English: Therefore a calamity most evil and past all forgetting has been wrought by him to its accomplishment; a calamity such as never yet befell this city of Susa to its desolation since our Lord Zeus first ordained this high estate that one ruler should bear sway over all Asia with its flocks and wield the sceptre of its government. For Medus was first to be the leader of its host; and another, his son, completed his work since his soul obeyed the direction of wise thoughts. Third, after him, Cyrus, blest in his fortune, came to the throne and stablished peace for all his people. The Lydians and Phrygians he won to his rule, and the whole of Ionia he subdued by force; for the gods hated him not, since he was right-minded. Fourth in succession, the son of Cyrus ruled the host. Fifth in the list, Mardus came to power, a disgrace to his native land and to the ancient throne; but he was slain in his palace by the guile of gallant Artaphrenes, with the help of friends whose part this was. [Sixth came Maraphis, and seventh Artaphrenes.] And I in turn attained the lot I craved, and many a campaign I made with a goodly host

v. 72-78

Ancient Greek: δ᾽ Ἀσίας θούριος ἄρχων ἐπὶ πᾶσαν χθόνα ποιμανόριον θεῖον ἐλαύνει – διχόθεν, πεζονόμον τ᾽ ἔκ τε θαλάσσας, ἐχυροῖσι πεποιθὼς στυφελοῖς ἐφέταις, χρυσογόνου γενεᾶς ἰσόθεος φώς.

English: The impetuous lord of populous Asia is driving his wondrous warrior-flock against the whole earth in twofold armament, on foot and by the sea, resting his confidence in his stalwart and stern commanders; he himself, the peer of the gods, a hero whose race is sprung from gold.

[NovoScriptorium: Aeschylus uses here the ghost of Darius to inform us, again, that the Persians believed in Zeus. That Zeus ordained that Asia will be ruled by one ruler (Empire instead of nation-states or city-states). History of Man confirms that Asia indeed saw many different Empires and that this was certainly the most wide-spread form of governance in the continent. According to the second excerpt, it appears that Asia had always been the most populous continent.

“χρυσογόνου γενεᾶς ἰσόθεος φώς” demands a closer look. “ἰσόθεος φώς” means “a man who is equal to the gods”. It is a phrase used very often by Homer, too. Many great heroes and leaders were characterized as such. We have already explained, in previous posts,  what ‘the gods’ really were. Hence, this is just another way to state that the various old deities were earlier humans, ‘deified after death’. Homer even writes it directly, quite a few times, that some of the heroes/leaders were honoured as ‘gods’ in the demos while they were still alive.

Let us now examine the phrase “χρυσογόνου γενεᾶς”. Literally, the phrase means “of a generation/lineage whose genous was golden”. This refers to the myth of Perseus. Perseus was the son of Zeus and Danaë, the daughter of Acrisius, King of Argos. Disappointed by his lack of luck in having a son, Acrisius consulted the oracle at Delphi, who warned him that he would one day be killed by his daughter’s son. In order to keep Danaë childless, Acrisius imprisoned her in a bronze chamber, open to the sky, in the courtyard of his palace. Zeus came to her in the form of a shower of gold, and impregnated her. Soon after, their child was born; Perseus.

Hence, undoubtedly, what is clearly stated here is that Perseus had been the initiator of the Persian genous. Combining what we discussed earlier above, this events took place -if they ever did- some generations after the ‘Cataclysm of Deucalion’ and not during the ‘historical era’.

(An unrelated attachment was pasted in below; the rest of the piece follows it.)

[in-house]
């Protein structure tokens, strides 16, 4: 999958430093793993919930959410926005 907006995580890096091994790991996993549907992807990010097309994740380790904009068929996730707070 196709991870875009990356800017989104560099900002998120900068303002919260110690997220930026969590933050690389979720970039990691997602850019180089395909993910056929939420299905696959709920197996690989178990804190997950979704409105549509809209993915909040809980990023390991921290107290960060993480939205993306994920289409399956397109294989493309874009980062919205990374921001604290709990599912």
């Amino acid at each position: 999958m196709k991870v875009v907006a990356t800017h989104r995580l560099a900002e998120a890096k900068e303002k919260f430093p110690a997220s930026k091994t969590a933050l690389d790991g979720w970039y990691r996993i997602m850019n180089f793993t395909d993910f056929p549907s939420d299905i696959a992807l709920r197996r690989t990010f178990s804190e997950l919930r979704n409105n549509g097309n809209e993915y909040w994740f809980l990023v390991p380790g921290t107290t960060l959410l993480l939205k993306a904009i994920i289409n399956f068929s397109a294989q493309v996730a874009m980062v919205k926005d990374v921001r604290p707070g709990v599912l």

Moreover, we learn that the first one to form an Empire in Asia was Medus; But who was he?

Medus was the son of Medea. His father is generally agreed to be Aegeas, although Hesiod states that Jason fathered him and Chiron raised him:

[Theogony 1000-1002] “καί ῥ᾽ ἥ γε δμηθεῖσ᾽ ὑπ᾽ Ἰήσονι ποιμένι λαῶν Μήδειον τέκε παῖδα, τὸν οὔρεσιν ἔτρεφε Χείρων Φιλλυρίδης·”

“And she was subject to Iason, shepherd of the people, and bare a son Medeus whom Cheiron the son of Philyra brought up in the mountains.”

Medus was driven from Athens to Colchis with his mother. Medea’s father Aeetes was the former king of Colchis, and Aeetes’s brother Perses ruled after his death.

Let us also add in the discussion the information provided by Herodotus in his Histories [7.62.1]: “(Μῆδοι) ἐκαλέοντο δὲ πάλαι πρὸς πάντων Ἄριοι, ἀπικομένης δὲ Μηδείης τῆς Κολχίδος ἐξ Ἀθηνέων ἐς τοὺς Ἀρίους τούτους μετέβαλον καὶ οὗτοι τὸ οὔνομα. αὐτοὶ περὶ σφέων ὧδε λέγουσι Μῆδοι.”

“(The Medes) were formerly called by everyone Arians, but when the Colchian woman Medea came from Athens to the Arians, they changed their name, like they [the Persians] did. This is the Medes’ own account of themselves.”

In other words, what we learn here is that both Medes and Persians had a strong relation with the Aegean region and the Greek peninsula. The possible historical core of the myth may suggest a very ancient expansion of Aegeans towards Asia – one of the many different ones described in various texts. As it seems, the Aegeans did not substitute the indigenous populations; they only became their leaders/leading class. There is a great number of such references in the ancient Greek literature long before the ‘Imperial’ Hellenistic or Roman years. Reading all the above, it may also be suggested that peoples of the Aegean, the Eastern Mediterranean and Anatolia had close bonds, in blood and culture, which dated back very deep in Antiquity. Official archaeological evidence adequately supports such a theory]

(Source for the Ancient Greek text)

(Source for the English text: “Aeschylus Vol. I”, Loeb Classical Library)

sal

Research-Analysis for NovoScriptorium: Isidoros Aggelos